TIME society

Burger King Franchisee of the Year Sells Huge Prize, Gives Employees Bonuses Instead

Food for thought

Burger King’s newly minted “Franchisee of the Year” sold a whopper of a prize and served up bonuses to Arizona employees, Phoenix’s 3TV reports.

The news station claims Tom Barnett of Barnett Management sold a Corvette and Rolex watch gifted by the corporate honchos, which generated enough dough to hand out $120,000 worth of bonuses to workers at roughly two dozen locations throughout the state.

“It was almost an entire month’s worth of pay for me,” Charity Callahan, who has worked at the chain for 15 years, told 3TV.

(h/t Consumerist)

Read next: The 17 Most Influential Burgers of All Time

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TIME society

11 Trends From the ’90s We Hope Never Return

Getty Images You're laughing now, but in 1998 you WISHED you looked as cool as this.

The baggy monstrosities known as JNCO jeans may be making a comeback, but we hope these other fads do not

Remember JNCOs? Those ugly, inexplicably wide-legged jeans popular among youths during the heart of the 1990s? Well, the brand is relaunching and will release a brand new line of clothing this fall, CNN reports. This will include new styles — like cargo pants and jogging pants — along with the original baggy “heritage” brand.

This got us thinking: what other trends from the ’90s do we hope never manage to come back into style? Here, a look at 11 fads we may have loved back then, but we hope stay in the past.

1. Bowl cuts with middle parts. Home Improvement‘s Jonathan Taylor Thomas (ugh, dreamboat much?) may have been able to pull off this look, but no one else ever will. Plus, it just looks so dated. If you saw someone walking around in 2015 with a middle-parted bowl cut, you’d genuinely think they were a time traveler.

2. Body glitter. Why did we roll sticky glitter all over ourselves like we were ready to attend a tween rave at a moment’s notice? Why did we do this? Ladies, put the roll-on glitter down and let your personalities be the part of you that shines brightest.

3. Dial-up Internet. Couldn’t you totally see hipsters bringing this ancient technology back — kind of like how they brought back record players — ironically? Can we please not? Wi-Fi is such a beautiful, beautiful gift and we should treat it as such.

4. Those pants that zip off and become shorts. Just, nah.

5. Frosted tips. Food Network personality Guy Fieri still rocks this look for some reason, but luckily, it has yet to return to the mainstream. Let’s pray it never does.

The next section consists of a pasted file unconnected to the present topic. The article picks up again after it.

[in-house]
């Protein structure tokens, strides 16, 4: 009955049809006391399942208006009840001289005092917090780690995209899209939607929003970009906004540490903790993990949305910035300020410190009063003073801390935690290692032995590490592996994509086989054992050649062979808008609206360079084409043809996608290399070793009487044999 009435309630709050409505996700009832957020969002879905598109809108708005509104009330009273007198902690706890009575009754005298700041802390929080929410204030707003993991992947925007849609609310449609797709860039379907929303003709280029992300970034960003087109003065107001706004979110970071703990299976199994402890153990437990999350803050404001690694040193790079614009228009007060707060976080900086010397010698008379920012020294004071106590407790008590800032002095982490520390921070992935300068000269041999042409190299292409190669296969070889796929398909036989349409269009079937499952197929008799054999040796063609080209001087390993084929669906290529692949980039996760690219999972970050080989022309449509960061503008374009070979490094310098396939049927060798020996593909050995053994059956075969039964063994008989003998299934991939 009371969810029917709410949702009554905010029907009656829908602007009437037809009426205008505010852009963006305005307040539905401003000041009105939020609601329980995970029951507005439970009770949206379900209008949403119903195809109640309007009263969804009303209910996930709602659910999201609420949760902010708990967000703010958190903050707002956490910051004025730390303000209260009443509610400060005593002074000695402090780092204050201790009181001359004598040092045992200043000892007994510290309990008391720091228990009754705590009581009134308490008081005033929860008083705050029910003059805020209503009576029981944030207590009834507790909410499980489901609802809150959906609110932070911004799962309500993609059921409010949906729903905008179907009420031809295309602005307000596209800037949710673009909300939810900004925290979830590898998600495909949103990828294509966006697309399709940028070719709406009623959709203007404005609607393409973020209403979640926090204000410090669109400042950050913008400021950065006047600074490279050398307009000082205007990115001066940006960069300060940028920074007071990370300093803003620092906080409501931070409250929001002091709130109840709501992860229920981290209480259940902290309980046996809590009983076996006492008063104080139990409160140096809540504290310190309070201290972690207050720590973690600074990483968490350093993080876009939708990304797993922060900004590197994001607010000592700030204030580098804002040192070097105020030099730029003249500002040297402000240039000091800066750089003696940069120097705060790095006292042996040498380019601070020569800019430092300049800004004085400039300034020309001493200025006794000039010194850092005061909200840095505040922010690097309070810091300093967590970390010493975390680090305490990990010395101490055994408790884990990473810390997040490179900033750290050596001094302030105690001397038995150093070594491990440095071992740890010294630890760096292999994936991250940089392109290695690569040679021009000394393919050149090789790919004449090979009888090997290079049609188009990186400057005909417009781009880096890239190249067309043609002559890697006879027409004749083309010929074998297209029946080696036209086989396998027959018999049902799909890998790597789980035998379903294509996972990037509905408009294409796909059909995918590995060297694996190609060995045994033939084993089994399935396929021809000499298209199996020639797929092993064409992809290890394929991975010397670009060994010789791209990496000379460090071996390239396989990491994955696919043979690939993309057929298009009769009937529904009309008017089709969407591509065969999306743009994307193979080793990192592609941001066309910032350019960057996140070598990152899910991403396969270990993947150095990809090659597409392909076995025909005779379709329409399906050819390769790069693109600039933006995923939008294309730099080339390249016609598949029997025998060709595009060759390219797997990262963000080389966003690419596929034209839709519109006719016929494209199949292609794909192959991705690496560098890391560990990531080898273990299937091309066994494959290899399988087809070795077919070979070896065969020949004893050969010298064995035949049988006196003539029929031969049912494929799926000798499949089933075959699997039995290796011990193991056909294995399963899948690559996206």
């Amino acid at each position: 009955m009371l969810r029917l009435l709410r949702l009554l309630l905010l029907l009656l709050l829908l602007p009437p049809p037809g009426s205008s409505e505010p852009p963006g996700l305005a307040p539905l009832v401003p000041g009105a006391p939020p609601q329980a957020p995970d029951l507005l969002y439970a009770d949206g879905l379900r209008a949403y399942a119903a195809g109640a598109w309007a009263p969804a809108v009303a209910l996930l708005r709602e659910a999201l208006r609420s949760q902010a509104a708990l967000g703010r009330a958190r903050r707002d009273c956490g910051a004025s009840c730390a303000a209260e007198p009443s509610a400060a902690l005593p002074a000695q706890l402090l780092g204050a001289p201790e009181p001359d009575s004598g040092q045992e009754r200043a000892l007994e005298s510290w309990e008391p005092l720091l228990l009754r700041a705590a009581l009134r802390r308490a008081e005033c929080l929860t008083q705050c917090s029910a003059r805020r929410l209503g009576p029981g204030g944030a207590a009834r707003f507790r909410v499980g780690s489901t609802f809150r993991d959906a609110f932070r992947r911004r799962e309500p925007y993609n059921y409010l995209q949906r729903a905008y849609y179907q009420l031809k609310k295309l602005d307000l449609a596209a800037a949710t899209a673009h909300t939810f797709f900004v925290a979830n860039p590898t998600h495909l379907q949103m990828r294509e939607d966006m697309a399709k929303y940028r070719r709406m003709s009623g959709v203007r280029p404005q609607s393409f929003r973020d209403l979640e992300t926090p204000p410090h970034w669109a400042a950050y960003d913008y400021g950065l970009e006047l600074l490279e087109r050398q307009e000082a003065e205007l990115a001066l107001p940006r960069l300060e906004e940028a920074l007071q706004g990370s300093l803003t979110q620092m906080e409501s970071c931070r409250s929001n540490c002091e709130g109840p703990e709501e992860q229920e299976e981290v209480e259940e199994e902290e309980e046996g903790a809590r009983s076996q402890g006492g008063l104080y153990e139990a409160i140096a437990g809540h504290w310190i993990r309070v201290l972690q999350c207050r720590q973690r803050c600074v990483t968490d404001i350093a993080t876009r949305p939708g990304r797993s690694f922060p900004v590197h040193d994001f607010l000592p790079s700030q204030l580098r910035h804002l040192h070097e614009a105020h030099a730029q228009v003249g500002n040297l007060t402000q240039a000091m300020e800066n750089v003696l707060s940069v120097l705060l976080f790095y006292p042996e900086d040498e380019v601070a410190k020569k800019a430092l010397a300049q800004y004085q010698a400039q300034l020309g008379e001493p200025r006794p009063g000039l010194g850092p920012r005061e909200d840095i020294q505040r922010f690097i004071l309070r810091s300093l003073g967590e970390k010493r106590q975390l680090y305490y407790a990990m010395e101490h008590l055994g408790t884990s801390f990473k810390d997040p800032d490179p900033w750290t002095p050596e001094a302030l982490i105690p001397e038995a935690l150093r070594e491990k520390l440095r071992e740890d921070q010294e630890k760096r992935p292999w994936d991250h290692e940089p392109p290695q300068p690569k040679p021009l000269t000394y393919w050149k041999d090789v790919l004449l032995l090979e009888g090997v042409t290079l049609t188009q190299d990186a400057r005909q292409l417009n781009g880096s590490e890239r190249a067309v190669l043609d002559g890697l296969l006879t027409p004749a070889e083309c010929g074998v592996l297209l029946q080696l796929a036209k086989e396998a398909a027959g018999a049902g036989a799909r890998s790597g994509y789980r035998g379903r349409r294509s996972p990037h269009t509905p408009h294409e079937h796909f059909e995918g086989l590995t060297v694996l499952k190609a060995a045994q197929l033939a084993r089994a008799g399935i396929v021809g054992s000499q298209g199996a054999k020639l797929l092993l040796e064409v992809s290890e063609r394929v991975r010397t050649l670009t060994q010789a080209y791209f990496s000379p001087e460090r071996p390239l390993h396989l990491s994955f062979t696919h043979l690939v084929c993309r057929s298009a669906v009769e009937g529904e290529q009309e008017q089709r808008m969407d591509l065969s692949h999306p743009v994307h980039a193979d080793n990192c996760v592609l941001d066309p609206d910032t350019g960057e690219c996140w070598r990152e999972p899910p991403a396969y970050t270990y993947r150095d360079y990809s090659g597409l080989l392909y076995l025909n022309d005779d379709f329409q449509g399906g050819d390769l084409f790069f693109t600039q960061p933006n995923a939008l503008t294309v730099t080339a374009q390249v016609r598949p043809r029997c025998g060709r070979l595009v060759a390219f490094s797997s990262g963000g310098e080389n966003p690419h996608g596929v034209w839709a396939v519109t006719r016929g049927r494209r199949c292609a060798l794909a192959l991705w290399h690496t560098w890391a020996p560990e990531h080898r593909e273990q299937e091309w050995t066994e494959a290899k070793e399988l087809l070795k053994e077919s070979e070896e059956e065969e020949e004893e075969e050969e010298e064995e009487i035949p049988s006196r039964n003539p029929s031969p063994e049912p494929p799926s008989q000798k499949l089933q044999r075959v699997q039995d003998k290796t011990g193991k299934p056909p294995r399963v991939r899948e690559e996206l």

6. Crazy Bones. If you don’t recall, these were little plastic figurines. That’s all they were. But in the ’90s, elementary schoolers across the U.S. went absolutely nuts for them. What was even the point? They’re really just one big choking hazard. Luckily, today’s kids have iPads to play with so we’re probably safe from a Crazy Bones resurgence.

7. Butterfly hair clips. Okay, these were just plain cool at the time. They were versatile, but most commonly seen accompanying some kind of elaborate hairstyle. The whole craze got out of control, though, and eventually, we all agreed: enough is enough. Butterfly clips had a time in which to shine. That time is long over.

8. Lunchables. The sodium content in these things! Seriously, how are any of us even alive?

9. Light-up shoes. All the cool kids just had to have a pair of light-up LA Gear kicks, which came out in 1992. But eventually, the kids got bored of them and stopped making their parents buy them. In 1998, LA Gear filed for bankruptcy. But you know what, actually, light-up shoes were so awesome that we might be okay with a comeback.

10. Embarrassing screen names. In the early days of the Internet, it was all about making a cool screen name so you could partake in dazzling online banter like “sup” and “nm” and “kool.” Look, we get it, everybody was just excited to have Internet access, so we can excuse screen names like xoSoCCeRChiKxo and balla4adolla98. But can we all agree never to let that happen again? Just use your real name. Let’s keep it professional, guys.

11. Rat tails. Dear parents of the ’90s, why did you ever let this happen? Sincerely, everyone.

Read next: See ’90s Boy Band Members Then and Now

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TIME Culture

In Defense of Terrible Coffee

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Zocalo Public Square is a not-for-profit Ideas Exchange that blends live events and humanities journalism.

Mass-brand coffee remains the dominant coffee in the U.S., even in this era of gourmet coffee. And that's okay